it's a good shop that's missing, that's the problem. give me a good cd shop, i'll raid it for whatever i can - converge, nasum, exhumed, bat for lashes, nalle, ooberman, all records i really want, but i dare not set foot in the ludicrous hmv round the corner. i was in acton the other day, doing nothing other than being locked out and wanting only records. i remembered that google maps had said there was one over there, so off i trotskied. after an hour of wandering round the awful, dirty, scummy, broken town, asking strangers and co-ordinating myself with free street computers, i finally found the place just off the high street. i waslked past, and kept going. one brief glimpse inside was enough - it sold only regge, and over the top of the music coming from inside, a woman was screaming. i walked back past on the way home to check and itr still looked and sounded the same.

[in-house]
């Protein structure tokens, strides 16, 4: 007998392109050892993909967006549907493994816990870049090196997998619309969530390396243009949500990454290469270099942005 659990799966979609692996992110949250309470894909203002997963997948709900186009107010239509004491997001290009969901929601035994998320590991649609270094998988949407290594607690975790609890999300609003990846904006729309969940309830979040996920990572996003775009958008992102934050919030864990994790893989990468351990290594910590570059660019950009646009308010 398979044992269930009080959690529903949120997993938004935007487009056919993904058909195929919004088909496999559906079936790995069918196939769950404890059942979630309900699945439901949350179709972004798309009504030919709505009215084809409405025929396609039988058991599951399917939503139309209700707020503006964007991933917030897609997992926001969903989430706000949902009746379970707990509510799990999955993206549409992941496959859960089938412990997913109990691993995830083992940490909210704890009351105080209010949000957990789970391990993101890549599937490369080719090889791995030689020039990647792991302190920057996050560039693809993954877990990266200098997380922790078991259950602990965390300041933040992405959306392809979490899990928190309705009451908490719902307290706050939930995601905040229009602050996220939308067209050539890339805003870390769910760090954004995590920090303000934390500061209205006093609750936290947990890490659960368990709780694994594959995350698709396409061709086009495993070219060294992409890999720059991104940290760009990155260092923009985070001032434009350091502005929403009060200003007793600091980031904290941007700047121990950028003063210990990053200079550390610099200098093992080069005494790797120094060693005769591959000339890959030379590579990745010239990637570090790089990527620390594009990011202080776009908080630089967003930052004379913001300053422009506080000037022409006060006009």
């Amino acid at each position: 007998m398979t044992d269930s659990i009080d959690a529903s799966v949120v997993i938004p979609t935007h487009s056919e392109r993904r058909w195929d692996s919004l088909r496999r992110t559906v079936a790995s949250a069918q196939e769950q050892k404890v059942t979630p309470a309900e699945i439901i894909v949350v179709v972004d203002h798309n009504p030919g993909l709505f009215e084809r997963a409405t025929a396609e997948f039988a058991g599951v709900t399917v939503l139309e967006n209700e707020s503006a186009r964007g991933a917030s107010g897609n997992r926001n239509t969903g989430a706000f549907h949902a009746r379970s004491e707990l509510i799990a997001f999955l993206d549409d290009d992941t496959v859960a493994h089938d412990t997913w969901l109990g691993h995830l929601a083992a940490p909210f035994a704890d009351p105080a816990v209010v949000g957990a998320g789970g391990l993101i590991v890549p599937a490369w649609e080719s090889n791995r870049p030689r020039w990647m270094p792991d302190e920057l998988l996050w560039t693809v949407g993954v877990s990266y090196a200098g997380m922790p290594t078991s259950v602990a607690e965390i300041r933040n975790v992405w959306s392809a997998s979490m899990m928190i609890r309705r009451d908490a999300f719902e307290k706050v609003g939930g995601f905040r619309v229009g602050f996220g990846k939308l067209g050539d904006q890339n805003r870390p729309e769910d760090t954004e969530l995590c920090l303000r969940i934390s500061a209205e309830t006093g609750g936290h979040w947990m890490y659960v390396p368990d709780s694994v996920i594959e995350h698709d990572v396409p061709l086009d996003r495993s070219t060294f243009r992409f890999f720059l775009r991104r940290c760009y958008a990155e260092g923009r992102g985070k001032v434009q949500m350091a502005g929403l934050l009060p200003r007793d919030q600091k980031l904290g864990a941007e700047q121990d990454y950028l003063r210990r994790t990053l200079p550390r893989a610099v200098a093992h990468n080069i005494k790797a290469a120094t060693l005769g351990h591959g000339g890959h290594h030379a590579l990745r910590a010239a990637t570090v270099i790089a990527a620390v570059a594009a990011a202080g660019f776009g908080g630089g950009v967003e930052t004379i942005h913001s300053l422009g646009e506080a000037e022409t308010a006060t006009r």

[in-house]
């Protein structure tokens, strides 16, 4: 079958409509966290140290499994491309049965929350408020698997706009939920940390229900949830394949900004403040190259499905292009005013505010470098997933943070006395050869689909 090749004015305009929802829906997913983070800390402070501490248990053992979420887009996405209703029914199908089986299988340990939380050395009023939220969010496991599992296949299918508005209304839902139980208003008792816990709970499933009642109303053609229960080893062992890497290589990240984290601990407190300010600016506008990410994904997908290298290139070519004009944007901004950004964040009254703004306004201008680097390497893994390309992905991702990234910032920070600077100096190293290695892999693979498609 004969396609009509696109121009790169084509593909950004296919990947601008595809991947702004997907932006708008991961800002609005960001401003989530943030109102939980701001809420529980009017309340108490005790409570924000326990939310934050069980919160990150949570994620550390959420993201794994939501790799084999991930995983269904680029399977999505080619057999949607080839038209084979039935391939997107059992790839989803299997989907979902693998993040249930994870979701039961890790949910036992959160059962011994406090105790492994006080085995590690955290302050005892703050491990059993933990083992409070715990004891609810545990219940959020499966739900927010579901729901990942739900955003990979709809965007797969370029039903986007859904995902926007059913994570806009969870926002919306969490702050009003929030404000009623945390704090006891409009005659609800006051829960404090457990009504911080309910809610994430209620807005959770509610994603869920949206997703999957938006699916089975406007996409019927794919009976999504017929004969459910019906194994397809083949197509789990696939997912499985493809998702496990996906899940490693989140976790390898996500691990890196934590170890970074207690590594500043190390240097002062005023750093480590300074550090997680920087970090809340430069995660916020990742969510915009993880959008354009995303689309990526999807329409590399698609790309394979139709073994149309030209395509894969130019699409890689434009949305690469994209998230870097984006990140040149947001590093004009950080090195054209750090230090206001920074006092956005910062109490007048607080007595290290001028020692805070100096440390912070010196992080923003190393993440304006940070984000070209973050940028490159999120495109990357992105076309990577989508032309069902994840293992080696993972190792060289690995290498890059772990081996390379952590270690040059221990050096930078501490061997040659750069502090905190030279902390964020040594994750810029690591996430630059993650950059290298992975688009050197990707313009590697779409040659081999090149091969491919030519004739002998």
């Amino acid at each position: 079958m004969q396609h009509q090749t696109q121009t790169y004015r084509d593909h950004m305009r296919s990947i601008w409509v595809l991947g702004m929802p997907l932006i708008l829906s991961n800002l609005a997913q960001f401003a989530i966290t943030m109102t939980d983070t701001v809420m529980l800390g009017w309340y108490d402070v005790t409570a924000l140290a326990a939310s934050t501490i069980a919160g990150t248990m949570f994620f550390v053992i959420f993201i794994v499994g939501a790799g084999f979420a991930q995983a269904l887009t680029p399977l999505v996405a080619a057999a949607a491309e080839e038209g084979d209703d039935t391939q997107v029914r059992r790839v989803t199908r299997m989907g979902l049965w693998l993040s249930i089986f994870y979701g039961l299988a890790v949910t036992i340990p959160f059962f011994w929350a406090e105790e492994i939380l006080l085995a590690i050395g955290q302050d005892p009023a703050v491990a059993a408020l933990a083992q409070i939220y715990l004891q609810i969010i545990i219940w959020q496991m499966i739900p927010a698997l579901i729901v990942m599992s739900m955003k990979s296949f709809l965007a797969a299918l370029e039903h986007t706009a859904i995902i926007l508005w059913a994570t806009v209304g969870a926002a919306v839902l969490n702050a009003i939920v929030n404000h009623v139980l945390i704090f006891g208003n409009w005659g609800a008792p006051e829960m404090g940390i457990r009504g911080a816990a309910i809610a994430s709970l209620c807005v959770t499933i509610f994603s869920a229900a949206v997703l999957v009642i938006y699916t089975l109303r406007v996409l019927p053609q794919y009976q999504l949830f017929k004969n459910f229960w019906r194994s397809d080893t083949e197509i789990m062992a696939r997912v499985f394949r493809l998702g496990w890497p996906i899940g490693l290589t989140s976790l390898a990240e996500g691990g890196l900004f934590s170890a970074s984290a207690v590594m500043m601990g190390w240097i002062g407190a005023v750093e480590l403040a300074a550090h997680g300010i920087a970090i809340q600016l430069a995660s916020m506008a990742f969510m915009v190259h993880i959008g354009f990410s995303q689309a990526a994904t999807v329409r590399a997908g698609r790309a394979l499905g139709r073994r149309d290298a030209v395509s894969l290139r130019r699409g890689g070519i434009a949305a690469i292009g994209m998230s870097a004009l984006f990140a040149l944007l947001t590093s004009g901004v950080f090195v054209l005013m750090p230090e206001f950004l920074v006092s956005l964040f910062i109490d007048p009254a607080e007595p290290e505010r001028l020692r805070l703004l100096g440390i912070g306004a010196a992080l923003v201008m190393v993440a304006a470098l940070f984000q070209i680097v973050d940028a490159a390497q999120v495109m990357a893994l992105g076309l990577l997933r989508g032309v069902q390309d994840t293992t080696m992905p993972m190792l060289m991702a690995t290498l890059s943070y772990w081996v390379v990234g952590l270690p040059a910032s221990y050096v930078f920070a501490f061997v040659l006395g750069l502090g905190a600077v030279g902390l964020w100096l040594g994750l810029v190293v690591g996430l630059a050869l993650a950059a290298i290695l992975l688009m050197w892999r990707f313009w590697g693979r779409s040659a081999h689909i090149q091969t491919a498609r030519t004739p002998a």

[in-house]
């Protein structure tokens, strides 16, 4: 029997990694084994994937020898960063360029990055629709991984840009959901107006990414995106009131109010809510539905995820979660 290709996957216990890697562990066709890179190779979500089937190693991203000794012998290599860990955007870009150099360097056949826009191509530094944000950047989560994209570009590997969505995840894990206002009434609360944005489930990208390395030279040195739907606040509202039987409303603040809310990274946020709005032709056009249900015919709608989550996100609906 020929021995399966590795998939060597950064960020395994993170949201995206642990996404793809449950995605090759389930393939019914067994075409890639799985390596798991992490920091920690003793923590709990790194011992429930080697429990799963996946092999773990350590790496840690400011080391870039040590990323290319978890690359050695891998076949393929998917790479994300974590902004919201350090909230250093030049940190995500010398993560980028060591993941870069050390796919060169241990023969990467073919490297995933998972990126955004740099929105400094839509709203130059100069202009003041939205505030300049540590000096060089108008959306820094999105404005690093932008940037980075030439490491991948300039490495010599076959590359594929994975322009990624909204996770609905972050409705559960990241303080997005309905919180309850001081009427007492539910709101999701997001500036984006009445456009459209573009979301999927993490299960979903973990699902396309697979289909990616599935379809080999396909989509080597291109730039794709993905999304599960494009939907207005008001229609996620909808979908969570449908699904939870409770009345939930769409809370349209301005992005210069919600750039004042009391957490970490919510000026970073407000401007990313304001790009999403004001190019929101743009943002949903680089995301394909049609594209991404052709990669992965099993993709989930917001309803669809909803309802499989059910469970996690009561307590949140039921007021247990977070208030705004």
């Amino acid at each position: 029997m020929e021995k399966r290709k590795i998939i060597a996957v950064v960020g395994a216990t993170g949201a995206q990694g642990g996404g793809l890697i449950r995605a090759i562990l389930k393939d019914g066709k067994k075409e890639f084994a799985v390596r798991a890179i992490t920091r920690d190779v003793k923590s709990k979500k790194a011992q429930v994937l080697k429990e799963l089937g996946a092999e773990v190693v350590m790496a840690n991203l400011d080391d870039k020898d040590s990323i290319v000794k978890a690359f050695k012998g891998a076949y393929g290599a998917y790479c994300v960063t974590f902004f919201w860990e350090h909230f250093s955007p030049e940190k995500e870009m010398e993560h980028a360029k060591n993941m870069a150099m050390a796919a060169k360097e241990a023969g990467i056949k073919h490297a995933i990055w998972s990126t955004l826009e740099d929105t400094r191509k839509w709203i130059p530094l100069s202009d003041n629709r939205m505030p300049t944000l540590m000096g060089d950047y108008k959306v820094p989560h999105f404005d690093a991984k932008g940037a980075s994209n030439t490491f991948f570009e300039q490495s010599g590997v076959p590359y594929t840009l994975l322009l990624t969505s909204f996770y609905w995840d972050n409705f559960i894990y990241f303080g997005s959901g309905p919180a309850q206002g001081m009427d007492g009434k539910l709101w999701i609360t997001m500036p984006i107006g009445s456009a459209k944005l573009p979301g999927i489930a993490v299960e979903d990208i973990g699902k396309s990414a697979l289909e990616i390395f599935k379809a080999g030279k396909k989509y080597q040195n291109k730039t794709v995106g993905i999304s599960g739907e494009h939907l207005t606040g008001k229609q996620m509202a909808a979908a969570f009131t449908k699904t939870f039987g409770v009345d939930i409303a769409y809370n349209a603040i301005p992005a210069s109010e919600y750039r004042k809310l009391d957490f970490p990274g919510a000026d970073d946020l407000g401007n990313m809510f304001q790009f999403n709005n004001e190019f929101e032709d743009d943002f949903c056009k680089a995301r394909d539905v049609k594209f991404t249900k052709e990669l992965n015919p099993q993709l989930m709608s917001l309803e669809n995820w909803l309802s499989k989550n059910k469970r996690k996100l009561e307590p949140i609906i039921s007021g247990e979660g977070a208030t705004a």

i found myself in hanwell on monday. hanwell - the dirt under the fingernail of the world. infact, the whole world seems to consist of these shit holes, so i don't know why i'm suprised. anyway, i had to make the 20-minute walk there since i had no cash (another lunchtime, i was late because i got lost on a golf course and couldn't walk because i needed a poo so bad.). all three cashpoints, free or not, were broken. the only thing to do was get food from the only place that would give it me on my card - domino's pizza. i really wanted shit pizza, but that was too much. hanwell has about three closed down music hardware stores - guitar shops, dj shops, tech places and stuff - that have closed down, leaving about another three. i went into one. 'where can i buy some records?' i asked. 'hmv in ealing' came the response.
how can it be that the internet has shut down the small retailers? why are hmv shoppers so fucking loyal all of a sudden? you might as well pirate music as buy it from hmv, it's that pointless. and yet the joy of the small shop, that makes you want to buy something because everything is so good, it's all stamped and approved - these are the places that suffer. it's probably a problem of disposable income too, or demographics.